Burma’s Nuclear Program: Dream or Nightmare?
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Tuesday, June 25, 2019


Burma’s Nuclear Program: Dream or Nightmare?

By William Ashton MAY, 2004 - VOLUME 12 NO.5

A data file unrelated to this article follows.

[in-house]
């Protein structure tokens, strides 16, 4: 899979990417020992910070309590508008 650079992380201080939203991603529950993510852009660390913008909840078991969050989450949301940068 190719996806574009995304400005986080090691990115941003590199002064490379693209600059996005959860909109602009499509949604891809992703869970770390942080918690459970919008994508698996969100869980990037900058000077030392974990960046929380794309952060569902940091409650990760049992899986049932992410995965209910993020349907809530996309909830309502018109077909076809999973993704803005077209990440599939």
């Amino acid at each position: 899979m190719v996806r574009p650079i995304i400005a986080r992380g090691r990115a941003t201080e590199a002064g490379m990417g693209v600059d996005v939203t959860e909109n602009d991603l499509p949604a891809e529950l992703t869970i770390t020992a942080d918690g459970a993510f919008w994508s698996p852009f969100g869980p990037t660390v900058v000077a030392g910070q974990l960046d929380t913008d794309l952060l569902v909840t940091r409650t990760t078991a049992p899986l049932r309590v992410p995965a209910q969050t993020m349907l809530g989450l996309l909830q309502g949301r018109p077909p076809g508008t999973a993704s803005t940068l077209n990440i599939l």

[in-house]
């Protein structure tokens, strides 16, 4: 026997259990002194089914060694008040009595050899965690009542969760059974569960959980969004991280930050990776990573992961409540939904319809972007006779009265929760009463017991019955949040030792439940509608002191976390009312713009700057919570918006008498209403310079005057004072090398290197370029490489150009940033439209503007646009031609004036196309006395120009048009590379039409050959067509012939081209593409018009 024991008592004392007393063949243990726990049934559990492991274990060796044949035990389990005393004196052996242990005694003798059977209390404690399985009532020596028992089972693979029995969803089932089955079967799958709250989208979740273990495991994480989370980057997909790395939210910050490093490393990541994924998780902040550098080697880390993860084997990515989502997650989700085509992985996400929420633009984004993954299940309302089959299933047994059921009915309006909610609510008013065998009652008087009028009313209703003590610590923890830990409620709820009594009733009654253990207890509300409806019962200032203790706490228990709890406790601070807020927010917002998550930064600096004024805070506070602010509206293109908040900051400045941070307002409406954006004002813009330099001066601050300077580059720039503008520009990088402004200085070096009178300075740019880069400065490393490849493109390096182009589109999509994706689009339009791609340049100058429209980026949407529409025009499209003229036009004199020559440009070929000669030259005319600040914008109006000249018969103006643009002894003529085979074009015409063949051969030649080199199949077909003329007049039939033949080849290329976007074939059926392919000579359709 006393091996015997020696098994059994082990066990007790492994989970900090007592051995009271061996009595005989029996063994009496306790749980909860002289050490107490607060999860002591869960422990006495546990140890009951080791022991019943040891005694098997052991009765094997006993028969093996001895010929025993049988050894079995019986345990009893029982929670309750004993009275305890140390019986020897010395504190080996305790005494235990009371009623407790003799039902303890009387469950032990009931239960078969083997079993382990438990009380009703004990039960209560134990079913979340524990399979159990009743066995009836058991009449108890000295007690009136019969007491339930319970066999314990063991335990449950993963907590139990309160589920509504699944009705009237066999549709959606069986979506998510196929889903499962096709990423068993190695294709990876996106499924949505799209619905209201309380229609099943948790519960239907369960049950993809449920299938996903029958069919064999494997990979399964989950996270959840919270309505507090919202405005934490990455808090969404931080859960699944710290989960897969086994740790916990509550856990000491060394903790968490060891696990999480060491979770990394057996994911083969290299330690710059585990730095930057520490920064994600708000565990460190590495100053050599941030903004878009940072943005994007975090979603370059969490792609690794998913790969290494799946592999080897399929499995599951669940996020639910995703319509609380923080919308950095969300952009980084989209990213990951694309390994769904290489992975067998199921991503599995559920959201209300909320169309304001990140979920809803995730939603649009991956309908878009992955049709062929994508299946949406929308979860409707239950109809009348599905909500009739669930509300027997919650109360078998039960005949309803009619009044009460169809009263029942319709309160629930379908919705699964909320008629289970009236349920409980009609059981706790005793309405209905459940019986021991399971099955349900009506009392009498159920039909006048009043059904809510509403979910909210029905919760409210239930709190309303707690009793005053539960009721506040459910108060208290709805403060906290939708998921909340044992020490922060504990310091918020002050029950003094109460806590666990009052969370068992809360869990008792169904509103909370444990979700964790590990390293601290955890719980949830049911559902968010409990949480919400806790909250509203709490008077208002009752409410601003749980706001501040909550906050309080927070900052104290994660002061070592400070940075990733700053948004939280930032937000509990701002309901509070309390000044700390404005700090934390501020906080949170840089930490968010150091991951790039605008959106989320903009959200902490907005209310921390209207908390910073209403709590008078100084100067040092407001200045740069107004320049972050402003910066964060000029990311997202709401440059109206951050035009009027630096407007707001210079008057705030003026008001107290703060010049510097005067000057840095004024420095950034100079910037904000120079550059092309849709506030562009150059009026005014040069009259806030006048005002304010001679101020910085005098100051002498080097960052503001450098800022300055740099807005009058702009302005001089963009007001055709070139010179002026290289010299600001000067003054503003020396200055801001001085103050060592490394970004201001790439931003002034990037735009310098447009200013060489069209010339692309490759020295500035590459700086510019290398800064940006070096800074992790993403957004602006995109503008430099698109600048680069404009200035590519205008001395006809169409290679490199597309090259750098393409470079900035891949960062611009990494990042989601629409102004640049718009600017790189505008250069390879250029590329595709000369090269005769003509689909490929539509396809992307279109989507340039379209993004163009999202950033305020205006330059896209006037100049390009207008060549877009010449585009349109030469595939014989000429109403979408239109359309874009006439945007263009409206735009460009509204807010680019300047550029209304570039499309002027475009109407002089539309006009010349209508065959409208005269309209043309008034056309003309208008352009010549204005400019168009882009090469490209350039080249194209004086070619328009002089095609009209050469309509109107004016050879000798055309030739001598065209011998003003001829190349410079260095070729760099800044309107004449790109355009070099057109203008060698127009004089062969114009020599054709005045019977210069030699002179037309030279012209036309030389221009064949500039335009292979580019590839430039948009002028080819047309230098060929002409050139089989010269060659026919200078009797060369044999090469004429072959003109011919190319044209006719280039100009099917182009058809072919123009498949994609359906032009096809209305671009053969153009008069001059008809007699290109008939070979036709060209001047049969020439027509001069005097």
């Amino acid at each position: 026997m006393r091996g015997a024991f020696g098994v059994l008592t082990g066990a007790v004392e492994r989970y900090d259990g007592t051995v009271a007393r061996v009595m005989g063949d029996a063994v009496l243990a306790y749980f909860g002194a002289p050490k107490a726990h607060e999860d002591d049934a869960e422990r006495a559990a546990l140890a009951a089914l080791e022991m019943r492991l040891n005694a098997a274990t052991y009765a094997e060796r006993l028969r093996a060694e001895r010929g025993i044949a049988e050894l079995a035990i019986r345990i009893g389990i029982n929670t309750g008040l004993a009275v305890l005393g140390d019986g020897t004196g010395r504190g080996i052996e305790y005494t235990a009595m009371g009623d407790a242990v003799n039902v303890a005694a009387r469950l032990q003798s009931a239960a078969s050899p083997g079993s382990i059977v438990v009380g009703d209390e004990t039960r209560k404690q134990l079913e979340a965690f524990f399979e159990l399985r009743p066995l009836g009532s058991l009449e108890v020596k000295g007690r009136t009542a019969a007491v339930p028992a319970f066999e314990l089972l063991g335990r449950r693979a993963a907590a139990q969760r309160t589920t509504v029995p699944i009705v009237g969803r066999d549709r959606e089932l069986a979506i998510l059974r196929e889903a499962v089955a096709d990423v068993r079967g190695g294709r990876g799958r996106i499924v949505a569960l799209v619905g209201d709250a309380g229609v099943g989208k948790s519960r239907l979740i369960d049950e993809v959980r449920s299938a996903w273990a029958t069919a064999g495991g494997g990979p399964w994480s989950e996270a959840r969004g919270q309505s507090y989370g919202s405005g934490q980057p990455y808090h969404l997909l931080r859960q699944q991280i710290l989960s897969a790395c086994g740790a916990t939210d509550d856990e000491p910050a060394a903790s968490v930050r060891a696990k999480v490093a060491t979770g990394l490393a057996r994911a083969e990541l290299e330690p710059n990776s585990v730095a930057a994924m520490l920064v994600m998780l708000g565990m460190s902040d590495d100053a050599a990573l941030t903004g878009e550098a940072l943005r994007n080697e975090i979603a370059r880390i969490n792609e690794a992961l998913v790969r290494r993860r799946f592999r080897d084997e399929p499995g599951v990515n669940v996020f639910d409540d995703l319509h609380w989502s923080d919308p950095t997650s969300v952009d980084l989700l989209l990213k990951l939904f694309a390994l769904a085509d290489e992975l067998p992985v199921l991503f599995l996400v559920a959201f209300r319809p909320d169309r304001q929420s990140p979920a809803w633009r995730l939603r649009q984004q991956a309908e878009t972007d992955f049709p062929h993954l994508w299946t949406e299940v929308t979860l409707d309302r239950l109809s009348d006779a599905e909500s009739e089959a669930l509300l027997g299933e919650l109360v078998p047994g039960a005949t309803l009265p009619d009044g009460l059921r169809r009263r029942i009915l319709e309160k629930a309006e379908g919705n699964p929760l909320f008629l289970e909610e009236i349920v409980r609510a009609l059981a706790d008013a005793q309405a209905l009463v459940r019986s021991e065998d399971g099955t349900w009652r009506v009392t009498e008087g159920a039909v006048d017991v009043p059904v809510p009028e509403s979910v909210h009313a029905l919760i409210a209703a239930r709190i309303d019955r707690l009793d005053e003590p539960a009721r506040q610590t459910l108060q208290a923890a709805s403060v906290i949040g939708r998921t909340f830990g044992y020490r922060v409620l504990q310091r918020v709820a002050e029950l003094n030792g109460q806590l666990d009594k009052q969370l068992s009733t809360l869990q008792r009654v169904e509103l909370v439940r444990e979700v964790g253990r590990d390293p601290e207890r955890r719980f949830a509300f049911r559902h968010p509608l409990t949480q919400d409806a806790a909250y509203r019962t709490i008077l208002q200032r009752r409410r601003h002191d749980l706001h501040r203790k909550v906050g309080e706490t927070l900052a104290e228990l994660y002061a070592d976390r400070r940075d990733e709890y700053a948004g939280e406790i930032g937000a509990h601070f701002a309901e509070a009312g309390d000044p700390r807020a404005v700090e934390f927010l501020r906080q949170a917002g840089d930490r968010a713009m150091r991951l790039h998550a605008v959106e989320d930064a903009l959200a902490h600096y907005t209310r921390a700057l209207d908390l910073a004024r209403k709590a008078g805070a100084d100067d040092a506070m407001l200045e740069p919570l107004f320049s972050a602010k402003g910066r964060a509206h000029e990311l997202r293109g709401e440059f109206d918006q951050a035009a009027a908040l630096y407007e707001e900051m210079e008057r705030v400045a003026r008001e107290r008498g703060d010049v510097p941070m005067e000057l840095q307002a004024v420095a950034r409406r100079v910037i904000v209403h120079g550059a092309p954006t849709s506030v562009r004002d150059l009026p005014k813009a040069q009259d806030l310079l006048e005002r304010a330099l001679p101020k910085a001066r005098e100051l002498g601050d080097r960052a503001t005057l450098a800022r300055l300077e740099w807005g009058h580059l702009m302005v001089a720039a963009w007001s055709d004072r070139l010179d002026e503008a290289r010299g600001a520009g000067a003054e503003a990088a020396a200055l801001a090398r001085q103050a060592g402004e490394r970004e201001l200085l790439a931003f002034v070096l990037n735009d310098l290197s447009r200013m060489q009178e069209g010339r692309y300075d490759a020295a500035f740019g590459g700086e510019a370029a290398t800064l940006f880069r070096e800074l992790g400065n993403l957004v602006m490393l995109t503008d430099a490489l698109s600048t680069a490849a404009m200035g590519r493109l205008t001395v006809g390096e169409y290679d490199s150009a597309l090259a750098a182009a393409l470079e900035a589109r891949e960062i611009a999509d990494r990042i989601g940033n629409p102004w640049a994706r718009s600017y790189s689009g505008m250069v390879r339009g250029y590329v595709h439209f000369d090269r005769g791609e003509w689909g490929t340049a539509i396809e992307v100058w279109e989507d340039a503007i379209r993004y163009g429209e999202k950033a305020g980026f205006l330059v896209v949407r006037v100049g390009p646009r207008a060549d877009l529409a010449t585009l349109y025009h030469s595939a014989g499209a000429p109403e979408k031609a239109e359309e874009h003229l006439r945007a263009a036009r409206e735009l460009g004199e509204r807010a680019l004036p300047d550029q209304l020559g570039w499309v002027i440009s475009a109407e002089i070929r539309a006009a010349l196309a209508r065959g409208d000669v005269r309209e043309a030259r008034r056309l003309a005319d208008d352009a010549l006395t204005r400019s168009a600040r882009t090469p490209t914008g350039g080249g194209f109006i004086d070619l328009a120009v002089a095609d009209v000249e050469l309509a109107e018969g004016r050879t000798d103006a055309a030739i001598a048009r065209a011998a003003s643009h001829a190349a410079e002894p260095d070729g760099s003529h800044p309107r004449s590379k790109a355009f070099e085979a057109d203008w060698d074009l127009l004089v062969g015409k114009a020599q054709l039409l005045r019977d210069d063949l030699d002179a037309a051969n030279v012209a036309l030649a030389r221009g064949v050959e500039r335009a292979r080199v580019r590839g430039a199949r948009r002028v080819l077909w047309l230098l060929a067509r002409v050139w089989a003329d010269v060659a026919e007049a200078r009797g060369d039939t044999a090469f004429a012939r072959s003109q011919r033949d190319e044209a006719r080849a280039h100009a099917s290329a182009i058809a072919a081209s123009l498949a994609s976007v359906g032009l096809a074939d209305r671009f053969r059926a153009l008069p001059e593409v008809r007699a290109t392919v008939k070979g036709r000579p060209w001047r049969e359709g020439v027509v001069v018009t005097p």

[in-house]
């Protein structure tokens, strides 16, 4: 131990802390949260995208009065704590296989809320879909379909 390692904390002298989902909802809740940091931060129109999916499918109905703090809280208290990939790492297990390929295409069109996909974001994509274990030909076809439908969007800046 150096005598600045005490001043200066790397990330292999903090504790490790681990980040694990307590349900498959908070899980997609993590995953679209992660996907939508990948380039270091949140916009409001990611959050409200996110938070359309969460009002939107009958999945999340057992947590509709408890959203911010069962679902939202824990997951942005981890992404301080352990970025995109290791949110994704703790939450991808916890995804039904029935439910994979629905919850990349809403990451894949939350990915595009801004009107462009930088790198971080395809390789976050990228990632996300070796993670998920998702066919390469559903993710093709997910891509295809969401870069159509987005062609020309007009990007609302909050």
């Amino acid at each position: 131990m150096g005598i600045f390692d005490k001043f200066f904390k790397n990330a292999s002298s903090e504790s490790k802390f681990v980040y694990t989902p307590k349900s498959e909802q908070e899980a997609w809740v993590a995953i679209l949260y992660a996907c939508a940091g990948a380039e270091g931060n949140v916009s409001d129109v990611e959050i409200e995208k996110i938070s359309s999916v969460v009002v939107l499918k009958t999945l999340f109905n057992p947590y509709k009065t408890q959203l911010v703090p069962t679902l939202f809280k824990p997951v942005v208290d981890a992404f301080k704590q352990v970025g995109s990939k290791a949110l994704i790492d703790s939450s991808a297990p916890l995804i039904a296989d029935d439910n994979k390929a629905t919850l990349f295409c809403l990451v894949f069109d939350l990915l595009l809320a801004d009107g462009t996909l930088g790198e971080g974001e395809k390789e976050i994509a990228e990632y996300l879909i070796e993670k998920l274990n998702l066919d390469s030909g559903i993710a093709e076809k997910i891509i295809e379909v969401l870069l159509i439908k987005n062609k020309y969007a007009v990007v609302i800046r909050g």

Over the past 15 years, Burma’s armed forces have demonstrated a remarkable ability to justify arms acquisitions that, to most observers, seem to be without any credible strategic or economic rationale. The ruling State Peace and Development Council, or SPDC, appears determined to persist with its military modernization and expansion program in the face of such stark realities as Burma’s struggling economy, the collapse of its social infrastructure, the poverty of its people and the concerns of its neighbors. Perhaps the best example of the military junta’s questionable priorities is its determination to build a nuclear reactor. This project has caused considerable unease in the region, and in centers like Vienna and Washington. Over the past few months, this concern has begun to turn to alarm, as reports have emerged suggesting that the reactor may be built with the assistance of North Korea. This has raised the specter of a future nuclear weapons program that could intimidate Burma’s neighbors and be used as a bargaining chip against the US and its allies. Burma’s nuclear ambitions date back at least to December 2000, when the SPDC’s Minister for Science and Technology, U Thaung, visited Moscow and met with the Russian Minister of Atomic Energy. There were reports at the time that Burma had also approached China, and made its interest in a nuclear reactor known to potential vendors there. Pakistan too may have been contacted for assistance. The Department of Atomic Energy was created in U Thaung’s ministry, which was made responsible for pursuing this project, including contacts with the International Atomic Energy Agency, or IAEA. In September 2001 Rangoon formally approached the IAEA for assistance in obtaining a nuclear research reactor. The agency initially decided to ignore the request, on the grounds that Burma neither needed a reactor nor had the infrastructure and funding to support such a project. It was also concerned about the collapse of Burma’s education system since 1988 and its low technical skills base. Despite these reservations, an IAEA inspection team was sent to Burma that November. The team’s assessment, however, simply confirmed the agency’s original views. There were rumors in early 2002 that, without the IAEA’s help, the junta could not meet the cost of the nuclear project. But in May it was announced that Russia’s Atomic Energy Ministry, known as Minatom, had agreed to “cooperate in designing and building a nuclear studies center that will include a research nuclear reactor with a thermal capacity of 10 megawatts and two laboratories.” Minatom undertook to design the center, help choose the site, deliver the nuclear fuel, and supply all essential equipment and materials. Russian experts would assemble, install and help operate the center’s “main technical equipment.” The agreement included structures for the disposal of nuclear waste and a waste burial site. Russia would also train Burmese technicians to help build and operate the reactor. The deal was signed in Moscow in July 2002. There was initial speculation that the nuclear facility would be built in Rangoon, followed by some unlikely reports that it was going to be built on an offshore island near Ye. However, it was later revealed that a groundbreaking ceremony for the facility was scheduled to take place at a secret location near Magwe, in central Burma, in January 2003. The reactor and associated equipment were to be delivered later that year. The Rangoon regime said that it expected the reactor to be built “within a few years.” In anticipation of these events, hundreds of Burmese officials were sent to Russia for training. The reasons behind the junta’s interest in a nuclear reactor have never been clear. There were several statements during 2002 that the reactor was to be used for peaceful medical purposes. The Foreign Minister was reported as saying too that the reactor could be used “possibly to generate nuclear power.” Yet the construction of such an expensive and highly specialized facility for electricity generation is irrational. Burma could barely maintain its basic civil infrastructure, and its level of technological development was very low. The production of medical isotopes could be achieved more economically elsewhere. While it suffers from electricity shortages, Burma has ample natural gas and is constructing several new hydroelectric power stations. The main impetus behind the nuclear reactor project appears to be status and prestige. The international reaction to the announcement of the nuclear project was predictable. A number of serious concerns were expressed, relating largely to the safety and security of any reactor built in Burma.

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